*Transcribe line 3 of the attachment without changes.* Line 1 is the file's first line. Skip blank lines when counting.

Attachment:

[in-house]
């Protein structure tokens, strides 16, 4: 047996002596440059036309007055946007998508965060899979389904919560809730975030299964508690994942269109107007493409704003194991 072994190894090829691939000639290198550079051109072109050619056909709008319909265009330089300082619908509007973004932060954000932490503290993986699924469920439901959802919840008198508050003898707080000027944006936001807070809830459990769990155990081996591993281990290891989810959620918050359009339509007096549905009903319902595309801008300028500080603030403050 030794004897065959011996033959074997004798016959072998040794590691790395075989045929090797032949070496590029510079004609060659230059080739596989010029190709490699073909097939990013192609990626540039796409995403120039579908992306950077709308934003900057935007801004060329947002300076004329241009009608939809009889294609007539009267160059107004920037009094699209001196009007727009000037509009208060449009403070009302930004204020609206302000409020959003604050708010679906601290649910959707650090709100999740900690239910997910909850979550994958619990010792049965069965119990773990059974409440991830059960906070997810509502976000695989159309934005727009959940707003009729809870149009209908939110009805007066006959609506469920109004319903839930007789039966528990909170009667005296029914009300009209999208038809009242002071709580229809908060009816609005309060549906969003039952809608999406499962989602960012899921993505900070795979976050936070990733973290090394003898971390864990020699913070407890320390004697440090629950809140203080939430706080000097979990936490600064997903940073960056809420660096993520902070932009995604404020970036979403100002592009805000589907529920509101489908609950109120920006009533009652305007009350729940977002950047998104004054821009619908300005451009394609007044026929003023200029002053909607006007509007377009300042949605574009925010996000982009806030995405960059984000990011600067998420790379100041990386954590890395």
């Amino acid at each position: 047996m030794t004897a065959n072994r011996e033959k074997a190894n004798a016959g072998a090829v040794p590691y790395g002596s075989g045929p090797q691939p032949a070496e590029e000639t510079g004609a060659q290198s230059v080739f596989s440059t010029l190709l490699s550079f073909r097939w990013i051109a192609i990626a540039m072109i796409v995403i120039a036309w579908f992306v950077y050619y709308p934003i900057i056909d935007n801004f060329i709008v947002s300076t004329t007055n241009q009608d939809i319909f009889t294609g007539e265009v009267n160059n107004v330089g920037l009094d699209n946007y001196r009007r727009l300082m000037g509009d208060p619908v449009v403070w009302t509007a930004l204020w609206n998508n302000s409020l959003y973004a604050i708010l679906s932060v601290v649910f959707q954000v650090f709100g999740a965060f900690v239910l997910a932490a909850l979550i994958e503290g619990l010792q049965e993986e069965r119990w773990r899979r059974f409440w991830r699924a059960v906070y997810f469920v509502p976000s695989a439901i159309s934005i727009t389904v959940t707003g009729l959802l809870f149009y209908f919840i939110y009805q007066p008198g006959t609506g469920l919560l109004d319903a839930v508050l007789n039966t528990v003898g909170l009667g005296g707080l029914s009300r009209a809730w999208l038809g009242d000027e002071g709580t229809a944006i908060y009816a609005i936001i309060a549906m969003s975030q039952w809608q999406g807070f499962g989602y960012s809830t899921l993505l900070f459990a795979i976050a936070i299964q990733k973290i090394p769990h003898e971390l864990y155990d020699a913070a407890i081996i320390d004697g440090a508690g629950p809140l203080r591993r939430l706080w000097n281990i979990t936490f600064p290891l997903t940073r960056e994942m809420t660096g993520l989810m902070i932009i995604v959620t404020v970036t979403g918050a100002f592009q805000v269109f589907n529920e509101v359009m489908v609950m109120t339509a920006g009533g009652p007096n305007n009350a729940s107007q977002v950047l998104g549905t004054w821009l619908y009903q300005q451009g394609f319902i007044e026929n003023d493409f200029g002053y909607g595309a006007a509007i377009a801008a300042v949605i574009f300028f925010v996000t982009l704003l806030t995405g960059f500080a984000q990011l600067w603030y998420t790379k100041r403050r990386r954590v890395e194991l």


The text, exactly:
């Amino acid at each position: 047996m030794t004897a065959n072994r011996e033959k074997a190894n004798a016959g072998a090829v040794p590691y790395g002596s075989g045929p090797q691939p032949a070496e590029e000639t510079g004609a060659q290198s230059v080739f596989s440059t010029l190709l490699s550079f073909r097939w990013i051109a192609i990626a540039m072109i796409v995403i120039a036309w579908f992306v950077y050619y709308p934003i900057i056909d935007n801004f060329i709008v947002s300076t004329t007055n241009q009608d939809i319909f009889t294609g007539e265009v009267n160059n107004v330089g920037l009094d699209n946007y001196r009007r727009l300082m000037g509009d208060p619908v449009v403070w009302t509007a930004l204020w609206n998508n302000s409020l959003y973004a604050i708010l679906s932060v601290v649910f959707q954000v650090f709100g999740a965060f900690v239910l997910a932490a909850l979550i994958e503290g619990l010792q049965e993986e069965r119990w773990r899979r059974f409440w991830r699924a059960v906070y997810f469920v509502p976000s695989a439901i159309s934005i727009t389904v959940t707003g009729l959802l809870f149009y209908f919840i939110y009805q007066p008198g006959t609506g469920l919560l109004d319903a839930v508050l007789n039966t528990v003898g909170l009667g005296g707080l029914s009300r009209a809730w999208l038809g009242d000027e002071g709580t229809a944006i908060y009816a609005i936001i309060a549906m969003s975030q039952w809608q999406g807070f499962g989602y960012s809830t899921l993505l900070f459990a795979i976050a936070i299964q990733k973290i090394p769990h003898e971390l864990y155990d020699a913070a407890i081996i320390d004697g440090a508690g629950p809140l203080r591993r939430l706080w000097n281990i979990t936490f600064p290891l997903t940073r960056e994942m809420t660096g993520l989810m902070i932009i995604v959620t404020v970036t979403g918050a100002f592009q805000v269109f589907n529920e509101v359009m489908v609950m109120t339509a920006g009533g009652p007096n305007n009350a729940s107007q977002v950047l998104g549905t004054w821009l619908y009903q300005q451009g394609f319902i007044e026929n003023d493409f200029g002053y909607g595309a006007a509007i377009a801008a300042v949605i574009f300028f925010v996000t982009l704003l806030t995405g960059f500080a984000q990011l600067w603030y998420t790379k100041r403050r990386r954590v890395e194991l």